I guess St-John’s anglophones (not all but…) are not the type to see farther than their nose, when it comes to speculating a better society for New-Brunswick in bringing in more peoples (immigrants) into big agglomeration like Moncton and even St-John. If Moncton is booming today, It is mainly because of “the french” and why? because they didn’t limit themselves to one language only like most of us Anglos do.

    If it’s good for them to be bilingual, I don’t see why it wouldn’t be for us too. I rather try learning and speak french in the only bilingual province in Canada then moving to Toronto or Vancouver and try to understand Punjabi or Mandarin. The tools are there and we don’t have any excuses not to use them. Without necessarily changing the colors on our flag poles…

    I couldn’t put it in better words like you did Mr. Campbell “I count that as part of the price of progress.”


    Mitchell O’savy
    Black River

  5. Anonymous says:

    Nobody said that New Brunswickers were all rednecks, but these are stories that any immigrant is going to know about. The question wasn’t rhetorical or pessimistic, I was seriously hoping somebody could give me an actual answer.

    We’ve got an answer from above, and sorry to be so pessimistic but I’d really have to agree with the blogger in that if you want immigrants, ones with money would be the most desirable.

    St.Leonard has 1300 people with a 60% participation rate and a 11% unemployment rate. Of workers they look like this:

    Agriculture/resource-based industries 30
    Manufacturing and construction industries 190
    Wholesale and retail trade 70
    Finance and real estate 10
    Health and education 80
    Business services 50
    Other services 210

    From media sources I’ve seen that the program gets $1,000,000 and is in the hands of a Fransiscan Priest (we know what good businessmen they are). So far, the program has brought a family of 7 from Rwanda, the father of which is a forestry student.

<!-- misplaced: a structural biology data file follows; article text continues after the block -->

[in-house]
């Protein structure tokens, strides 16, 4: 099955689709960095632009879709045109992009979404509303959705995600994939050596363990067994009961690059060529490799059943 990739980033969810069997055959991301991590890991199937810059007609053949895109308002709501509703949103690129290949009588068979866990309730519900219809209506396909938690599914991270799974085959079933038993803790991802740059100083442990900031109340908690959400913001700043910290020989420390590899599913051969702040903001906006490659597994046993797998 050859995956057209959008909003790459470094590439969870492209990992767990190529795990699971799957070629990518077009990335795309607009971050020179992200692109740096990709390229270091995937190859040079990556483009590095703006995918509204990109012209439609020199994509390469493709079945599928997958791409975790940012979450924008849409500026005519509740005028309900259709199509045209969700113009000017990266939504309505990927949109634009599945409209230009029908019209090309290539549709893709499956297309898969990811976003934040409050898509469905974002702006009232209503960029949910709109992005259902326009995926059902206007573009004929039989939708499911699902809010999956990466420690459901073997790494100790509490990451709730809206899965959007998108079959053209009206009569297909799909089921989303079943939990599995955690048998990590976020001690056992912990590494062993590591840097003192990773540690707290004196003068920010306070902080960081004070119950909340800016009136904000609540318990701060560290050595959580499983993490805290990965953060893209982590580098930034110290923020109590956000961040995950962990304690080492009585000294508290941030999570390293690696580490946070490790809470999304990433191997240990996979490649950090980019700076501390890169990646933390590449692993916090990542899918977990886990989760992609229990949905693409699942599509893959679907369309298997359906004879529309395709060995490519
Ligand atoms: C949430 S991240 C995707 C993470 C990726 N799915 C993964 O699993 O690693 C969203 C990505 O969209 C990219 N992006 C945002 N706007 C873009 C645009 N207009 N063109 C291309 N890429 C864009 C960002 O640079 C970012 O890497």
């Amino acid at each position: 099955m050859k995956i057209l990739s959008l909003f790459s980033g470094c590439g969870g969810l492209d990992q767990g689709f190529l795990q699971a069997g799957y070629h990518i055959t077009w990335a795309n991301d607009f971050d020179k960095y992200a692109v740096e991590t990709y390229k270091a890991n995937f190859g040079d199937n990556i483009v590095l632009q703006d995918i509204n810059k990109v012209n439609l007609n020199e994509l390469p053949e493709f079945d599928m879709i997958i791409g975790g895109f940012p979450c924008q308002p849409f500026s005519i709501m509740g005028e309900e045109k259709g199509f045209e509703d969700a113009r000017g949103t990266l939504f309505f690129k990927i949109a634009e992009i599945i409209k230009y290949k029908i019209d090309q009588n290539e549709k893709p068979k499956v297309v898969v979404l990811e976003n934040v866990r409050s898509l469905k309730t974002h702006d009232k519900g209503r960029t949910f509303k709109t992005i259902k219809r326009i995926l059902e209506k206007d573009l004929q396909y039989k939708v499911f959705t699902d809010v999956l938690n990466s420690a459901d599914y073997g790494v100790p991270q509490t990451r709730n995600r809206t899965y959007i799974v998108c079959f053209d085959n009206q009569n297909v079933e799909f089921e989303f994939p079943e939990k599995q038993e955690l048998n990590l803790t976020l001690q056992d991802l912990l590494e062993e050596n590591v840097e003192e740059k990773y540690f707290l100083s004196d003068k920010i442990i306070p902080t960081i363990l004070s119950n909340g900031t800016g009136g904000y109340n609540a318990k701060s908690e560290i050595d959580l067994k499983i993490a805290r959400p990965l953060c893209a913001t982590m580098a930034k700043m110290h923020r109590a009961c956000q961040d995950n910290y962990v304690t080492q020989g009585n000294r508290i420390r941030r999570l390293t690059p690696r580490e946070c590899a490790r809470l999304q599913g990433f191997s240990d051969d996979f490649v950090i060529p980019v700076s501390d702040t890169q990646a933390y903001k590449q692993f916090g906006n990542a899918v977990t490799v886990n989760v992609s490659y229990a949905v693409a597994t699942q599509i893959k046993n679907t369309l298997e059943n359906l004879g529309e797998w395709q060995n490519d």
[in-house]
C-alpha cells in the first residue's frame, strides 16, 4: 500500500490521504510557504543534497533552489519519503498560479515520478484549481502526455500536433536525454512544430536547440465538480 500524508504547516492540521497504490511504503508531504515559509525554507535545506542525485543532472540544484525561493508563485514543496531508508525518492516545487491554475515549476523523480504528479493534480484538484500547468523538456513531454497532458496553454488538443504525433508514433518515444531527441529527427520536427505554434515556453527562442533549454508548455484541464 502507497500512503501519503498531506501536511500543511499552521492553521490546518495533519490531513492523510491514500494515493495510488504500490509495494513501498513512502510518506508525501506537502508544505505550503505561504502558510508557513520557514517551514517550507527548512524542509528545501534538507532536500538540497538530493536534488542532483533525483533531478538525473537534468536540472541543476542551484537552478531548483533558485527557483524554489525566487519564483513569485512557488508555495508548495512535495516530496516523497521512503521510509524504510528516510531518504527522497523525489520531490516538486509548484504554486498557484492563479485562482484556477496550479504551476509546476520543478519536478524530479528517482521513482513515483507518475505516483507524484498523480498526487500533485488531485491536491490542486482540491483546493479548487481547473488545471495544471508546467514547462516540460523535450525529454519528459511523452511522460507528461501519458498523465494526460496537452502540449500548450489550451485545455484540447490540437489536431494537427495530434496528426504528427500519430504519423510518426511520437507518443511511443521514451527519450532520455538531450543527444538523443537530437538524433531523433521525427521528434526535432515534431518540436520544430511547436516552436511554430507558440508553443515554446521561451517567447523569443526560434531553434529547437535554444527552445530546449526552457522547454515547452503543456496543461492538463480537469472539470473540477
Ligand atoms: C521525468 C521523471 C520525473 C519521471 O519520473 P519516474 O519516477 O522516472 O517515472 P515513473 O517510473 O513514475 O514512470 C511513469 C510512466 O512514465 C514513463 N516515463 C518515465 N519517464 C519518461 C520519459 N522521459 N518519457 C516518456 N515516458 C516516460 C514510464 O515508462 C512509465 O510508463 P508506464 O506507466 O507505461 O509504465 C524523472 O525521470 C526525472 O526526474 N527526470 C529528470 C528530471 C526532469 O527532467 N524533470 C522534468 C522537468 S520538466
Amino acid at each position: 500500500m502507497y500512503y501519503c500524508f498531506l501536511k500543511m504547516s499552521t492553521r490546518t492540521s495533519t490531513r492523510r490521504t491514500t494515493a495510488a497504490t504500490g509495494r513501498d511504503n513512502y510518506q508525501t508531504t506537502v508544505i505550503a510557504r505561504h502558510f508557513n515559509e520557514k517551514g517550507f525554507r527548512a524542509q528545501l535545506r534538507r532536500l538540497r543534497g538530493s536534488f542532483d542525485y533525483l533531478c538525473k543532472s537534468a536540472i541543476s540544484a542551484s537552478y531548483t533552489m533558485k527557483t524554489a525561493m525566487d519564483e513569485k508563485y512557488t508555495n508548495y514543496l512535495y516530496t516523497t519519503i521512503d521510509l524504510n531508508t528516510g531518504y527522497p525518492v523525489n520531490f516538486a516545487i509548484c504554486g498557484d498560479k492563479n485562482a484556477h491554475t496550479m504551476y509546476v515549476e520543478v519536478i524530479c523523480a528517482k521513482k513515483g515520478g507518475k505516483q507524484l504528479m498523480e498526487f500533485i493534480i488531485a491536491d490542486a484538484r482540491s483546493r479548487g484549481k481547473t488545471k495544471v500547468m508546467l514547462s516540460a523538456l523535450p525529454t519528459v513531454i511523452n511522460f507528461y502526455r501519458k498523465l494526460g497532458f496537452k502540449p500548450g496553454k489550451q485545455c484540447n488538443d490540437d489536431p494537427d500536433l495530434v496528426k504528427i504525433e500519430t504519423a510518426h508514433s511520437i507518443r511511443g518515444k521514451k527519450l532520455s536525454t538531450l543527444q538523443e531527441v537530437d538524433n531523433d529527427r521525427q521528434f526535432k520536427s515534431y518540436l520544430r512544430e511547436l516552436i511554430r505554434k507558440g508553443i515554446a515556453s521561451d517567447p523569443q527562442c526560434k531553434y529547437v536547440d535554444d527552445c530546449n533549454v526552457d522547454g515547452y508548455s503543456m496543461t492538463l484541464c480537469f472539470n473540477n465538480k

Now, I’m not from any of the above mentioned cities, and I’m not from St.Leonard, but if I WERE from St. Leonard I’d really have to be severely pissed that one million dollars is coming to my town, not for economic development, or even welfare or EI, but to bring in and pay a family from africa, one of whom is getting his education paid by my tax dollars and who will then compete with my neighbours and other New Brunswickers for decent forestry jobs-of which there are few.

    Now, you can say what you want but canadians aren’t stupid, and northern New Brunswickers are hurting, so you can have all the big ceremonies of welcome that you want, but to me it sounds like a recipe for trouble. You put a very visible minority into a small rural town and give them all the advantages which you deny the locals and that’s not a recipe for success.

    I’d have to agree with the blogger in the last post, when you live in a backwater that’s not a time to try to look politically correct. Simply bringing home ex-New Brunswickers who have some cash would be far more desirable. With a population of about $1000, I’d have to say St.Leonard would be far better off (and I’m pretty darn sure they’d agree) with a $1000 dollar cheque. They could use it to update their homes, invest, etc., and get far more out of it than this program will give them.

    Keep in mind that I’m not unsympathetic to immigrants, they are among the poorest in the country, and our government is among the most miserly in the world, but I really don’t see the benefit of this. I doubt investment is going to rush into St.Leonard because a few african families live there. I’d also be more sympathetic if the feds coughed up a million in economic development. In case people missed it they just ‘donated’ a grand total of $2000 to the Edmunston food bank. The group got more from the B’nai brith last year.

  6. David Campbell says:

    Mr. O’savy, you can add another ‘v’ to your last name. We need to be more supportive of bilingualism (Anglos) like many European countries.